The MoU has been signed between the Georgian Ministry of Education and Science and IOHK, and will see the two entities collaborate on developing the technical, commercial and operational capacities to foster blockchain projects and support fintech businesses in the blockchain and digital asset sector.

IOHK — the firm that developed the cryptocurrency cardano (ADA) — was founded by crypto entrepreneur Charles Hoskinson, who also serves as IOHK’s CEO. Hoskinson is a co-founder of the Ethereum (ETH) blockchain, although IOHK now works with the altcoin’s younger iteration, ethereum classic (ETC).

In particular, the Georgian government has reportedly identified higher education as an area of importance in which blockchain solutions can be used to ensure the secure verification of national university qualifications, as well to ensure their comparability with European ones.

The Ministry and IOHK will reportedly further implement blockchain in order to bolster the security of confidential data and to integrate smart contract functionality into Ministry services.

As the press release notes, the MoU forms part of the country’s bid to become more conducive to business development.

In a statement, Mikheil Batiashvili, Minister of Education, Science, Culture and Sport, has drawn attention to Georgia’s progress in the World Bank’s “Ease of Doing Business” index — rising from its 112th ranking to 6th as of 2018.

As previously reported, Georgia’s government has tended to pursue a blockchain-friendly, low-regulation stance. In 2017, Georgia ostensibly became the first nation to implement distributed ledger technology for securing and validating government records.

The country is also reported the fastest-growing electricity consumption per capita in all of Eastern Europe and Central Asia since 2009, with 10-15% of electricity devoted specifically to crypto mining, as per a World Bank report cited by Cointelegraph earlier this month.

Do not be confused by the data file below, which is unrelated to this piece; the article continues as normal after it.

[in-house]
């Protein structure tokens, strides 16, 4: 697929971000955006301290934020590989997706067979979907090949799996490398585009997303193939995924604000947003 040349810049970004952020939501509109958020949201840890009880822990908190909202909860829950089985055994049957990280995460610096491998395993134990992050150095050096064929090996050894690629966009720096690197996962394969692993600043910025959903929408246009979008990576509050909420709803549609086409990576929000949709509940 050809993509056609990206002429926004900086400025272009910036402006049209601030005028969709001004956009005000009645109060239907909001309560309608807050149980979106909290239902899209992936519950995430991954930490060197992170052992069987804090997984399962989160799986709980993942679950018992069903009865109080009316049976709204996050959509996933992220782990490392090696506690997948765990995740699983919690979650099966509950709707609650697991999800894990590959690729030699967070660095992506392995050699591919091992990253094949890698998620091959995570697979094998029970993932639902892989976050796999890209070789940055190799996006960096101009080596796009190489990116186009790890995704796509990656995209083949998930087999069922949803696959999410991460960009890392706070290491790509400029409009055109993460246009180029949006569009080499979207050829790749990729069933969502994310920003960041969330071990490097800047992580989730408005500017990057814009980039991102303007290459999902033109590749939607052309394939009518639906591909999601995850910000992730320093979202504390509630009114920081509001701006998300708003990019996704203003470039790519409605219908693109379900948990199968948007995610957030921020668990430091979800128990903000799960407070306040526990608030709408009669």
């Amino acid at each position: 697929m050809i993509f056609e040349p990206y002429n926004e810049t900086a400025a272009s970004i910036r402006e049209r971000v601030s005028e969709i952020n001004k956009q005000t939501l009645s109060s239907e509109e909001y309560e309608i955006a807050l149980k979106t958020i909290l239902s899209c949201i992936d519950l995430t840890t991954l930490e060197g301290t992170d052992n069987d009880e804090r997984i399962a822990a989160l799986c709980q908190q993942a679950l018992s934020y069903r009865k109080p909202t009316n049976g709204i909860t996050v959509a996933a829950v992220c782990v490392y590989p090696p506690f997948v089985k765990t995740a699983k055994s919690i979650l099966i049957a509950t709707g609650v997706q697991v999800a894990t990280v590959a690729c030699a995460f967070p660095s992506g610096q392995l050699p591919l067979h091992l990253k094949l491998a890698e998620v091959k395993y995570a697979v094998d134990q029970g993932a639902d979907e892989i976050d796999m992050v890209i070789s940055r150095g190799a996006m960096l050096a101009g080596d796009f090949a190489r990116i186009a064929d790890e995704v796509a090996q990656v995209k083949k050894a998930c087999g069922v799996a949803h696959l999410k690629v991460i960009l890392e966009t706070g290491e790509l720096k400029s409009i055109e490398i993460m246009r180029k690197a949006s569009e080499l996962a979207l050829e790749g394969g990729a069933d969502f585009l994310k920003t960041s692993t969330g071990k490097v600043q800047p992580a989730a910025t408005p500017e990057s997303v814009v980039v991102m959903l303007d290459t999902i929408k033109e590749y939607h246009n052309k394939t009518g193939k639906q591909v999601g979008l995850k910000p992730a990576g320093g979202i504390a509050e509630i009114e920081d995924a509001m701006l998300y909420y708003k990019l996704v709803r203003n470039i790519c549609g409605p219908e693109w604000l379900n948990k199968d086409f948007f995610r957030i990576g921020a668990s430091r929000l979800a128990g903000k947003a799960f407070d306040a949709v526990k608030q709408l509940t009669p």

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10
Five cryptocurrency exchanges in South Korea have increased their liability to users in line with demands from regulators. Local English-language news outlet The Korea Herald reported the news on June 17, citing Yonhap News Agency.

A year after the Fair Trade Commission requested Bithumb and four other platforms to adapt their policy, the companies will now hold themselves accountable in the event of user funds being stolen.

The onus for paying out will lie with the exchanges even if no willful or gross negligence occurred on their part, The Korea Herald stated.

Previously, exchanges only reimbursed users if it was proven that their own systems were at fault.

The changes are pertinent for the domestic exchange sector, with Bithumb among those which suffered hacks of user funds over the past year.

As Cointelegraph reported, increasing security for South Korean platforms is also necessary due to the increased risk of cyberattacks from neighboring North Korea.

Late last month, a phishing scam targeting users of South Korean exchange Upbit appeared to be the work of North Korean state actors.

At the same time, many South Korean exchanges were reporting gross losses for 2018 as the cryptocurrency bear market took hold, with data showing only Upbit making a profit. Coinnest, another exchange, shut down altogether in May.